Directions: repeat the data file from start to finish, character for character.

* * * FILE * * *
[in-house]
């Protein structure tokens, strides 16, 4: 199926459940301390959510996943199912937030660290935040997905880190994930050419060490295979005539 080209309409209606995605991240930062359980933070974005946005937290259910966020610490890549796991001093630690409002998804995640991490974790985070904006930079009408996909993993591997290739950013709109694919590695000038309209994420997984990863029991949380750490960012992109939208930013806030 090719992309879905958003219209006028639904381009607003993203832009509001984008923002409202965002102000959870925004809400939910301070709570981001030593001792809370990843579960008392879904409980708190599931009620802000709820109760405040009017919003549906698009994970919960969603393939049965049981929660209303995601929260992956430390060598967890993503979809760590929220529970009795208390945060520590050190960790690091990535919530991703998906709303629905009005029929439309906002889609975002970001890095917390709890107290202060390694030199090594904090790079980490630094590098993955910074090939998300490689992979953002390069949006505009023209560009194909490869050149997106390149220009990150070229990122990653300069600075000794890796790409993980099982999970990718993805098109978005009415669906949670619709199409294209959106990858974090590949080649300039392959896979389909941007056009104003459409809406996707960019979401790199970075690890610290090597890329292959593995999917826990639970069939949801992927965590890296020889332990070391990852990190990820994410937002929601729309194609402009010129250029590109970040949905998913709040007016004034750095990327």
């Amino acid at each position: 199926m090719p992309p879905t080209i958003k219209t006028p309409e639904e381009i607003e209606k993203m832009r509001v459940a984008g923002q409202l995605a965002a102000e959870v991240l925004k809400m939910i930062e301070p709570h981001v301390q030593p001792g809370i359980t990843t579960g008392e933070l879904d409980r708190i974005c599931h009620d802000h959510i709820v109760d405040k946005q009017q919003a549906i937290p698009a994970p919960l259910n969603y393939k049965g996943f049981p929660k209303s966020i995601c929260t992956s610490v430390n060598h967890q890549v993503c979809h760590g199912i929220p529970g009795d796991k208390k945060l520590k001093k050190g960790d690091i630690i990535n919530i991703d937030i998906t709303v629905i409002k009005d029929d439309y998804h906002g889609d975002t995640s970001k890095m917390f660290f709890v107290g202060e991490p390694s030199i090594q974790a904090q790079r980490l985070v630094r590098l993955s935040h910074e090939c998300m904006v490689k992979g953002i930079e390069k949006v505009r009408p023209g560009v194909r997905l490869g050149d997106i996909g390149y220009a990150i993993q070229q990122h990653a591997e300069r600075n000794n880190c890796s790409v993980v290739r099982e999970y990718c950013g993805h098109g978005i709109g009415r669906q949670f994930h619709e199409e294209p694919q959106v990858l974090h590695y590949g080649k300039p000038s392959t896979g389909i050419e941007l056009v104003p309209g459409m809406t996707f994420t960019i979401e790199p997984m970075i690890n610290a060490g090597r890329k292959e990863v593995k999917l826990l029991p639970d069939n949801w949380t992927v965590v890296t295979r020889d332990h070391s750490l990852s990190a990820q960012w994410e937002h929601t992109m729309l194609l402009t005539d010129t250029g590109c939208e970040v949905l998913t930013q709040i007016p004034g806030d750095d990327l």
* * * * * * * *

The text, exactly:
[in-house]
């Protein structure tokens, strides 16, 4: 199926459940301390959510996943199912937030660290935040997905880190994930050419060490295979005539 080209309409209606995605991240930062359980933070974005946005937290259910966020610490890549796991001093630690409002998804995640991490974790985070904006930079009408996909993993591997290739950013709109694919590695000038309209994420997984990863029991949380750490960012992109939208930013806030 090719992309879905958003219209006028639904381009607003993203832009509001984008923002409202965002102000959870925004809400939910301070709570981001030593001792809370990843579960008392879904409980708190599931009620802000709820109760405040009017919003549906698009994970919960969603393939049965049981929660209303995601929260992956430390060598967890993503979809760590929220529970009795208390945060520590050190960790690091990535919530991703998906709303629905009005029929439309906002889609975002970001890095917390709890107290202060390694030199090594904090790079980490630094590098993955910074090939998300490689992979953002390069949006505009023209560009194909490869050149997106390149220009990150070229990122990653300069600075000794890796790409993980099982999970990718993805098109978005009415669906949670619709199409294209959106990858974090590949080649300039392959896979389909941007056009104003459409809406996707960019979401790199970075690890610290090597890329292959593995999917826990639970069939949801992927965590890296020889332990070391990852990190990820994410937002929601729309194609402009010129250029590109970040949905998913709040007016004034750095990327």
């Amino acid at each position: 199926m090719p992309p879905t080209i958003k219209t006028p309409e639904e381009i607003e209606k993203m832009r509001v459940a984008g923002q409202l995605a965002a102000e959870v991240l925004k809400m939910i930062e301070p709570h981001v301390q030593p001792g809370i359980t990843t579960g008392e933070l879904d409980r708190i974005c599931h009620d802000h959510i709820v109760d405040k946005q009017q919003a549906i937290p698009a994970p919960l259910n969603y393939k049965g996943f049981p929660k209303s966020i995601c929260t992956s610490v430390n060598h967890q890549v993503c979809h760590g199912i929220p529970g009795d796991k208390k945060l520590k001093k050190g960790d690091i630690i990535n919530i991703d937030i998906t709303v629905i409002k009005d029929d439309y998804h906002g889609d975002t995640s970001k890095m917390f660290f709890v107290g202060e991490p390694s030199i090594q974790a904090q790079r980490l985070v630094r590098l993955s935040h910074e090939c998300m904006v490689k992979g953002i930079e390069k949006v505009r009408p023209g560009v194909r997905l490869g050149d997106i996909g390149y220009a990150i993993q070229q990122h990653a591997e300069r600075n000794n880190c890796s790409v993980v290739r099982e999970y990718c950013g993805h098109g978005i709109g009415r669906q949670f994930h619709e199409e294209p694919q959106v990858l974090h590695y590949g080649k300039p000038s392959t896979g389909i050419e941007l056009v104003p309209g459409m809406t996707f994420t960019i979401e790199p997984m970075i690890n610290a060490g090597r890329k292959e990863v593995k999917l826990l029991p639970d069939n949801w949380t992927v965590v890296t295979r020889d332990h070391s750490l990852s990190a990820q960012w994410e937002h929601t992109m729309l194609l402009t005539d010129t250029g590109c939208e970040v949905l998913t930013q709040i007016p004034g806030d750095d990327l």